Roche Effort to Expand Avastin in Breast Cancer Delayed by U.S. Regulators
Roche Holding AG said U.S. regulators, seeking more data, delayed its application to allow use of the Avastin cancer drug against breast tumors.
The Food and Drug Administration had been expected to decide today on the application. Instead, the FDA said it would take action by Dec. 17 on whether Avastin should gain approval for initial treatment of breast cancer that has spread, when combined with chemotherapies, the Genentech unit of Basel, Switzerland-based Roche said in a statement today. The drug already is being used in this way under a conditional approval.
The medicine, cleared for brain, lung and colon tumors, is the first to fight cancer by blocking the growth of blood vessels that feed tumors, a process called angiogenesis. Broadening its use for breast cancer may add 1 billion francs ($990 million) in annual sales, said Carri Duncan, an analyst at Macquarie Group in Zurich, before the announcement.
“We are pleased by the FDA’s decision to review additional information on Avastin and are committed to working closely with the agency during this extended review period,” Hal Barron, the company’s chief medical officer, said in the statement.
Avastin generated 1.73 billion Swiss francs in revenue during the second quarter. The medicine was developed by the company’s South San Francisco, California-Genentech unit, fully acquired by the European drugmaker last year for $46.8 billion.
The FDA in 2008 granted conditional clearance through the agency’s accelerated-approval program for the drug’s use in breast cancer, alongside the chemotherapy paclitaxel.
In November 2009, the Swiss company asked the FDA to expand approval to allow the drug to be paired with the additional chemotherapies, including capecitabine, a Roche medicine sold under the brand name Xeloda.
In July, an advisory panel in July voted 12 to 1 in favor of rescinding the accelerated approval. Study data failed to convince the panel that Avastin had a “clinically meaningful” benefit over chemotherapy alone in keeping cancer at bay.
“The real issue for the FDA remains that the drug doesn’t show any improvement in overall survival for breast cancer, no matter how the data are interpreted,” Duncan said.
The FDA’s 2008 clearance overruled an advisory panel that concluded the benefit of slowing the spread of tumors wasn’t worth the risk of side effects including high blood pressure and death. The FDA usually follows panels’ advice, though it isn’t required to do so.
Drugs that win conditional clearance can later be pulled from the market if subsequent data fails to show that a treatment increases long-term survival or slows progression of the disease while improving quality of life.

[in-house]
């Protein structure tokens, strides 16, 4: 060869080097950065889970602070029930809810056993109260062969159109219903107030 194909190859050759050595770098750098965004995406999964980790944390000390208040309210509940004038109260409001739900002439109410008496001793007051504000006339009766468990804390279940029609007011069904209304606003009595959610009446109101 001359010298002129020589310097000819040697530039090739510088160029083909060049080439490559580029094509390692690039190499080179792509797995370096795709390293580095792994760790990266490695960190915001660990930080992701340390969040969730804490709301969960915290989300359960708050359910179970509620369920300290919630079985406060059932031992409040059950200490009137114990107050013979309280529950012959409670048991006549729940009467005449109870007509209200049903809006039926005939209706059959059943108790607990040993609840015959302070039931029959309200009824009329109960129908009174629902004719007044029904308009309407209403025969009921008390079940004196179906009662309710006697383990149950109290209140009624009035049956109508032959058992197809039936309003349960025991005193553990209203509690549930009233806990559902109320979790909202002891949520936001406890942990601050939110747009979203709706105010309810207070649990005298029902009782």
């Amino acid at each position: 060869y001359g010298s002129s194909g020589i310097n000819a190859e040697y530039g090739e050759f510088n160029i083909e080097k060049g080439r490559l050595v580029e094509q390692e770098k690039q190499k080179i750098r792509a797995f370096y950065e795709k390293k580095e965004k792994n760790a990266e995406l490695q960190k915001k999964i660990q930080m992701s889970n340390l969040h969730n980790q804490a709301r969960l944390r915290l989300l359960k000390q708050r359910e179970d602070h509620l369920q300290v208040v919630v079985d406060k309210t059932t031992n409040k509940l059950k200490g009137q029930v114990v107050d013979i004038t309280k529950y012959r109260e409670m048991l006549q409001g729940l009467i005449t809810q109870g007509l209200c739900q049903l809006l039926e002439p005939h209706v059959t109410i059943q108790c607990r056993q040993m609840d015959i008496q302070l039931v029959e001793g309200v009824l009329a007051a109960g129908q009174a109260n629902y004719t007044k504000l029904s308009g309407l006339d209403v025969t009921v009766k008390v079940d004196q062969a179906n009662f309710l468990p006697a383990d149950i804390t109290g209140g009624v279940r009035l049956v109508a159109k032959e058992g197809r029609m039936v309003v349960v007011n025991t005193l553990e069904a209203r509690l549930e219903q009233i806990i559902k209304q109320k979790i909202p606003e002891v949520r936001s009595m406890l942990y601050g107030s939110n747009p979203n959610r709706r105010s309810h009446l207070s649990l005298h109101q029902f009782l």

Pfizer Inc.’s leukemia treatment Mylotarg in June became the first drug with accelerated approval to come off the market after studies linked it to deaths from liver and lung complications and failed to prove it works. New York-based Pfizer, the world’s largest drugmaker, voluntarily halted sales of the drug, which won accelerated FDA approval 10 years ago based on preliminary data showing improved remission rates.
Avastin’s conditional clearance was based on a clinical trial, called E2100, which showed the drug stalled breast cancer by an additional 5.5 months on average when paired with paclitaxel, compared with chemotherapy alone, the FDA said in its report.
A later trial, called Avado, showed a high dose of Avastin paired with docetaxel chemotherapy kept the disease at bay for 0.9 months, compared with treatment by chemotherapy alone, an FDA review said July 20. A lower Avastin dose gave patients an additional 0.8 months.
Another clinical study completed after approval, called Ribbon-1, found Avastin combined with taxane or anthracycline- based chemotherapies stalled tumor growth by 1.2 months, compared with treatment with chemotherapy alone, the agency said in its review. Patients who were treated with Avastin combined with Xeloda lived 2.9 months longer without their disease progressing, compared to those given chemotherapy by itself.
Breast cancer is the most common malignancy in females and strikes about 1 million women a year globally, according to the Geneva-based World Health Organization. Avastin is approved for about three quarters of women whose breast cancer has been recently diagnosed as having spread to other organs. It doesn’t include women who have a mutation to the HER2 protein, a known risk factor. Patients with HER2 mutations are eligible for another Roche drug, Herceptin.